2) Lāya (लाय):—m. (perhaps [from] √li = , to set in motion, throw) a missile, weapon, [Ṛg-veda x, 42, 1] ([according to] to [Sāyaṇa] = saṃśleṣaṇa, hṛdaya-vedhin).

3) Laya (लय):—[from ] b m. the act of sticking or clinging to ([locative case]), [Śiśupāla-vadha] (layaṃ with [locative case], ‘to become attached to any one’ [Kuvalayānanda])

4) [v.s. ...] lying down, cowering, [Mahābhārata]

5) [v.s. ...] melting, dissolution, disappearance or absorption in ([locative case] or [compound]), [Upaniṣad; Kapila] etc. (layaṃgam or ‘to disappear, be dissolved or absorbed’; layaṃ saṃ-√gam, ‘to hide or conceal one’s self’)

6) [v.s. ...] extinction, destruction, death, [Mahābhārata; Kāvya literature] etc. (layaṃ, ‘to be destroyed, perish’)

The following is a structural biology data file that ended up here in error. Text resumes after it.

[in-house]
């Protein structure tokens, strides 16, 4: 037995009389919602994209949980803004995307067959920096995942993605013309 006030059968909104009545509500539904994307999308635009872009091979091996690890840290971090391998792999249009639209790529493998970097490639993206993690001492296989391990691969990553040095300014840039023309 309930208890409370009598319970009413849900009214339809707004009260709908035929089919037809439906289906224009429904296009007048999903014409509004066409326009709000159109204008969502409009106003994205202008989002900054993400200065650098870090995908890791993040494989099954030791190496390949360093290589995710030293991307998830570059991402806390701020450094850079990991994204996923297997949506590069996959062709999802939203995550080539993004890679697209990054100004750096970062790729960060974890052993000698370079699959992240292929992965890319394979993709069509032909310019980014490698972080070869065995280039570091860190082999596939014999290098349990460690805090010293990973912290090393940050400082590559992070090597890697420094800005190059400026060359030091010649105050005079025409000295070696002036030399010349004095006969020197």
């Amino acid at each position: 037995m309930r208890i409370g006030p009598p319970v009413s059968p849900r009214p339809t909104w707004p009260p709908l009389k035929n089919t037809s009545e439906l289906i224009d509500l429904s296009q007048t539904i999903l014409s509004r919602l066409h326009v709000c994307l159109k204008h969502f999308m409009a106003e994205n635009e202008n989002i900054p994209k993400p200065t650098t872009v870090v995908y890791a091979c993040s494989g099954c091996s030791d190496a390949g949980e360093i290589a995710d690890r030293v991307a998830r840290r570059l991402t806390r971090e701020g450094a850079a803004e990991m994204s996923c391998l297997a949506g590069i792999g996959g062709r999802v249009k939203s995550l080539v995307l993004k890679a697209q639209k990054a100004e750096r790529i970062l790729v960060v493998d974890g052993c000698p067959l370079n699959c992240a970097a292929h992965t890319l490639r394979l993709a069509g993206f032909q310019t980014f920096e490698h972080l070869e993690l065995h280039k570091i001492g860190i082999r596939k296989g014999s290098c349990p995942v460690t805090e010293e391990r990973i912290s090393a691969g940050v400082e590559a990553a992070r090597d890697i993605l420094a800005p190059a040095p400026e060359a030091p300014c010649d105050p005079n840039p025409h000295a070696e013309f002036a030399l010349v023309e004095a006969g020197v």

7) [v.s. ...] rest, repose, [Śiśupāla-vadha; Bhāgavata-purāṇa] (cf. a-laya)

8) [v.s. ...] place of rest, residence, house, dwelling, [Horace H. Wilson]

9) [v.s. ...] mental inactivity, spiritual indifference, [Kapila; Vedāntasāra]

10) [v.s. ...] sport, diversion, merriness, [Vāsavadattā]

11) [v.s. ...] delight in anything, [Haravijaya]

12) [v.s. ...] an embrace, [cf. Lexicographers, esp. such as amarasiṃha, halāyudha, hemacandra, etc.]

13) [v.s. ...] (in music) time (regarded as of 3 kinds, viz. druta, ‘quick’, madhya, ‘mean or moderate’, and vilambita, ‘slow’), [Kālidāsa; Daśarūpa; Pañcatantra] etc.

14) [v.s. ...] a kind of measure, [Saṃgīta-sārasaṃgraha]

15) [v.s. ...] the union of song, dance and instrumental music, [cf. Lexicographers, esp. such as amarasiṃha, halāyudha, hemacandra, etc.]

16) [v.s. ...] a pause, [Monier-Williams’ Sanskrit-English Dictionary]

17) [v.s. ...] a [particular] agricultural implement (perhaps a sort of harrow or hoe), [Vājasaneyi-saṃhitā]